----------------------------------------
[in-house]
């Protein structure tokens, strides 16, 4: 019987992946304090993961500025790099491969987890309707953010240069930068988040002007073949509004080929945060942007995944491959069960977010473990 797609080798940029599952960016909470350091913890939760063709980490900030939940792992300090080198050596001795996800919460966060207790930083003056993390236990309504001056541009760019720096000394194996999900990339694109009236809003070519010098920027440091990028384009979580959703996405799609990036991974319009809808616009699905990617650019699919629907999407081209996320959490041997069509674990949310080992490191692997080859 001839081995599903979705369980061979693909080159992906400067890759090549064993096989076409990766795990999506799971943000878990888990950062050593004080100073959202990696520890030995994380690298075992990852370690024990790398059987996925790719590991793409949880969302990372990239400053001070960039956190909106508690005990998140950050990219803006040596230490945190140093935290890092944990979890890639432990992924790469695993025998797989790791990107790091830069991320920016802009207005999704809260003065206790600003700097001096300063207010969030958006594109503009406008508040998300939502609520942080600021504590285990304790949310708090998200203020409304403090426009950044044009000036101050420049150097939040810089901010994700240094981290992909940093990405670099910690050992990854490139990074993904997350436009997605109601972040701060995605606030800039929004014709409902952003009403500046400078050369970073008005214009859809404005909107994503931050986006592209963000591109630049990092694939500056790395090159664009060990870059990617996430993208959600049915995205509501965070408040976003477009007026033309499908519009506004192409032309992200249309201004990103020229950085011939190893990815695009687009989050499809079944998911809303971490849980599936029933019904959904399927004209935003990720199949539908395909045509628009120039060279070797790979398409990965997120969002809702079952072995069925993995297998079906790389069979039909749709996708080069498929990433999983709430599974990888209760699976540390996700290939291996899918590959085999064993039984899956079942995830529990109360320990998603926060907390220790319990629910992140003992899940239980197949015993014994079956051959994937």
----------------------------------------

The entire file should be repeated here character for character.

[in-house]
């Protein structure tokens, strides 16, 4: 019987992946304090993961500025790099491969987890309707953010240069930068988040002007073949509004080929945060942007995944491959069960977010473990 797609080798940029599952960016909470350091913890939760063709980490900030939940792992300090080198050596001795996800919460966060207790930083003056993390236990309504001056541009760019720096000394194996999900990339694109009236809003070519010098920027440091990028384009979580959703996405799609990036991974319009809808616009699905990617650019699919629907999407081209996320959490041997069509674990949310080992490191692997080859 001839081995599903979705369980061979693909080159992906400067890759090549064993096989076409990766795990999506799971943000878990888990950062050593004080100073959202990696520890030995994380690298075992990852370690024990790398059987996925790719590991793409949880969302990372990239400053001070960039956190909106508690005990998140950050990219803006040596230490945190140093935290890092944990979890890639432990992924790469695993025998797989790791990107790091830069991320920016802009207005999704809260003065206790600003700097001096300063207010969030958006594109503009406008508040998300939502609520942080600021504590285990304790949310708090998200203020409304403090426009950044044009000036101050420049150097939040810089901010994700240094981290992909940093990405670099910690050992990854490139990074993904997350436009997605109601972040701060995605606030800039929004014709409902952003009403500046400078050369970073008005214009859809404005909107994503931050986006592209963000591109630049990092694939500056790395090159664009060990870059990617996430993208959600049915995205509501965070408040976003477009007026033309499908519009506004192409032309992200249309201004990103020229950085011939190893990815695009687009989050499809079944998911809303971490849980599936029933019904959904399927004209935003990720199949539908395909045509628009120039060279070797790979398409990965997120969002809702079952072995069925993995297998079906790389069979039909749709996708080069498929990433999983709430599974990888209760699976540390996700290939291996899918590959085999064993039984899956079942995830529990109360320990998603926060907390220790319990629910992140003992899940239980197949015993014994079956051959994937």